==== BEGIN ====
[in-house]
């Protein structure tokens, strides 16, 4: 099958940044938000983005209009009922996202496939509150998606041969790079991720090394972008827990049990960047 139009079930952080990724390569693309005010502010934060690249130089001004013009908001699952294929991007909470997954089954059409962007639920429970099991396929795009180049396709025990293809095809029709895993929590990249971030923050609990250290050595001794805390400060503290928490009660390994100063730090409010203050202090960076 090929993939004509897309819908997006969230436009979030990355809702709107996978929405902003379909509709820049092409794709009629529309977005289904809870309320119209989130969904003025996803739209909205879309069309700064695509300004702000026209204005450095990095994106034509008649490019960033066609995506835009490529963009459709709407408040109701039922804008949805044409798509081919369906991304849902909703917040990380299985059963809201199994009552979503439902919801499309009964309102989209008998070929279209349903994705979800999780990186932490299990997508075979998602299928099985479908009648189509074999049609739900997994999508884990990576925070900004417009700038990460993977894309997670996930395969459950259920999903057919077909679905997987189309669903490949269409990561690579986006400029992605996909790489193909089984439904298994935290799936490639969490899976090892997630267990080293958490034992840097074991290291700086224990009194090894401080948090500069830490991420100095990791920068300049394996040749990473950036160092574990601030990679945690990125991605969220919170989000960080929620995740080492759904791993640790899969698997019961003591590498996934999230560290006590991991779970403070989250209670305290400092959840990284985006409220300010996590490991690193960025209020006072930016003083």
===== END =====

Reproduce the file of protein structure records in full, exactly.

[in-house]
């Protein structure tokens, strides 16, 4: 099958940044938000983005209009009922996202496939509150998606041969790079991720090394972008827990049990960047 139009079930952080990724390569693309005010502010934060690249130089001004013009908001699952294929991007909470997954089954059409962007639920429970099991396929795009180049396709025990293809095809029709895993929590990249971030923050609990250290050595001794805390400060503290928490009660390994100063730090409010203050202090960076 090929993939004509897309819908997006969230436009979030990355809702709107996978929405902003379909509709820049092409794709009629529309977005289904809870309320119209989130969904003025996803739209909205879309069309700064695509300004702000026209204005450095990095994106034509008649490019960033066609995506835009490529963009459709709407408040109701039922804008949805044409798509081919369906991304849902909703917040990380299985059963809201199994009552979503439902919801499309009964309102989209008998070929279209349903994705979800999780990186932490299990997508075979998602299928099985479908009648189509074999049609739900997994999508884990990576925070900004417009700038990460993977894309997670996930395969459950259920999903057919077909679905997987189309669903490949269409990561690579986006400029992605996909790489193909089984439904298994935290799936490639969490899976090892997630267990080293958490034992840097074991290291700086224990009194090894401080948090500069830490991420100095990791920068300049394996040749990473950036160092574990601030990679945690990125991605969220919170989000960080929620995740080492759904791993640790899969698997019961003591590498996934999230560290006590991991779970403070989250209670305290400092959840990284985006409220300010996590490991690193960025209020006072930016003083």